BREAKING: NBCUniversal’s new owners at Comcast have given a vote of confidence to the studio’s feature film operation. They’ve exercised an option on Universal Pictures’ Chairman Adam Fogelson and extended his contract through 2014. I’m told that Fogelson is, in turn, in the process of exercising the option of Donna Langley and she will continue as the studio’s co-chairman. They will also keep their executive team intact. Fogelson will continue to have full day-to-day operating responsibility for the Motion Picture Group, reporting to Universal Studios President and Chief Operating Officer Ron Meyer (whose contract was recently re-upped through 2015) and will now also report to NBCUniversal Chief Executive Officer Steve Burke.
While Universal has had its ups and downs, higher-ups are clearly convinced that Fogelson, Langley and their team are making progress. They’ve had recent hits –Bridesmaids, Hop! and Fast Five– but also had some recent misses that include The Dilemma, Change-Up and Cowboys & Aliens. In the latter case, the studio was on the hook for one-third of the film, and shared that third with Relativity Media. It has also been a year in which Fogelson and his team have made some painful decisions and let pricey productions go. That began with the Guillermo Del Toro-directed At the Mountains of Madness, which Universal developed for years and which was ready to go with Tom Cruise, until the studio made a late decision not to go forward because of the possibility the $150M film could carry an R-rating. Universal also dropped two projects that were in advanced stages of development: The Dark Tower, the Akiva Goldsman-directed adaptation of the Stephen King novel series that was to be made into three feature films and two limited-run TV series, with the first film and TV segment directed by Ron Howard and produced by Brian Grazer and Goldsman; and Oiuja, the Hasbro board game that had McG directing and Michael Bay and his Platinum Dunes partners producing with Hasbro. The moves were surprising because Howard and Grazer are cornerstone filmmakers for Universal; and Del Toro and Hasbro have overall deals there. Ouija is one of several Hasbro properties the studio dropped, the others being the Gore Verbinski-directed Clue, the Ridley Scott-directed Monopoly and Magic, The Gathering. These were part of a groundbreaking deal the studio made with the toymaker several years ago, but the studio and Hasbro have re-focused their attention solely on Battleship, Stretch Armstrong, and Candy Land.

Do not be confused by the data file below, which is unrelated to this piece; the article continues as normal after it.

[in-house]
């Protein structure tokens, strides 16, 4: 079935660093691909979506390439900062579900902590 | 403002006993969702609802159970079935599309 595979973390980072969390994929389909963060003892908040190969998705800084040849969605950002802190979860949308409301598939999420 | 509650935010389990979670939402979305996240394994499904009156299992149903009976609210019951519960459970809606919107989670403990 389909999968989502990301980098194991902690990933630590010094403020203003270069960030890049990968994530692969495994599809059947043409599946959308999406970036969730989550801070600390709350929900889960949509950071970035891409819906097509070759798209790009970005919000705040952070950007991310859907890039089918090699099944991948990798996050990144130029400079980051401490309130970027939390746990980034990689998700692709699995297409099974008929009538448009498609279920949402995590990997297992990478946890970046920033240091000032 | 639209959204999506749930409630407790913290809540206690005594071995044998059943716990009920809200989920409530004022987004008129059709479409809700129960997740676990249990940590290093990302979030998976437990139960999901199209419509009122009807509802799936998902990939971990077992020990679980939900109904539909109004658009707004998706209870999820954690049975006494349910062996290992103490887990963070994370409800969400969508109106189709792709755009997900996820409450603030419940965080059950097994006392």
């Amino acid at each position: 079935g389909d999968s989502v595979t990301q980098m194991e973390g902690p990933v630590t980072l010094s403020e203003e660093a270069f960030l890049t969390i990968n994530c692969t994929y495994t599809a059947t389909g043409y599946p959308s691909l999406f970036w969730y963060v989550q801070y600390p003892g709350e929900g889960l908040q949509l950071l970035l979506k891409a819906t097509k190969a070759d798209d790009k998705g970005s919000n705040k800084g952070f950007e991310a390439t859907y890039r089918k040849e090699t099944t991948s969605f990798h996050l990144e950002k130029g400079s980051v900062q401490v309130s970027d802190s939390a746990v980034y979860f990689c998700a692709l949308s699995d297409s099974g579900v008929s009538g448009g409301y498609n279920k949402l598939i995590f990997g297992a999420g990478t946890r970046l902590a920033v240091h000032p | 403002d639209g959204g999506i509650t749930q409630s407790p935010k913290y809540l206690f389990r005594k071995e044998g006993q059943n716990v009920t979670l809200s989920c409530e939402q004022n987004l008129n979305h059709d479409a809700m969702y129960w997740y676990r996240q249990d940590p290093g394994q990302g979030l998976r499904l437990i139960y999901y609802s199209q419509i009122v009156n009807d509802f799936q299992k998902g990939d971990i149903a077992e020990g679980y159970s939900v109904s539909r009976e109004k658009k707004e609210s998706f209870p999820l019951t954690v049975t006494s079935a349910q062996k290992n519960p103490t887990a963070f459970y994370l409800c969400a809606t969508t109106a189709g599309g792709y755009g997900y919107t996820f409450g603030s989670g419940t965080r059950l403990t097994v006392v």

NBC’s broadcast network is reviving faster than Comcast expected and represents “our biggest upside in the near term,” NBCUniversal CEO Steve Burke told an investment conference this morning. Since Comcast bought a 51% stake in NBCU in January, “most of the things that have changed have changed for the better.” He says that the national ad business remains “very strong” — with spots for the 2012 Super Bowl nearly sold out. Although there are growing signs that the economy may weaken or stagnate, Burke told the Bank of America Merrill Lynch Media, Communications and Entertainment Conference that NBC can improve once it gets the respect he says the network deserves from advertisers. He says unit prices for NBC’s ads “are discounted heavily, up to 25%” vs. ABC, CBS, and Fox. If NBC develops more must-see shows then the gap should narrow and “you can imagine hundreds of millions (of dollars) in EBITDA coming in.” Burke adds that NBC-owned stations also are “significantly less profitable than we need to be” and that “there’s no reason” that Spanish-language network Telemundo can’t reach a bigger audience. Burke also is upbeat about revenues from the networks’ and stations retransmission consent deals with cable and satellite distributors — including Comcast. The exec says that some of that cash will go back into programming. The network’s previous owner, General Electric, “had not been as enthusiastic about the business and had not been as willing to invest as we are.”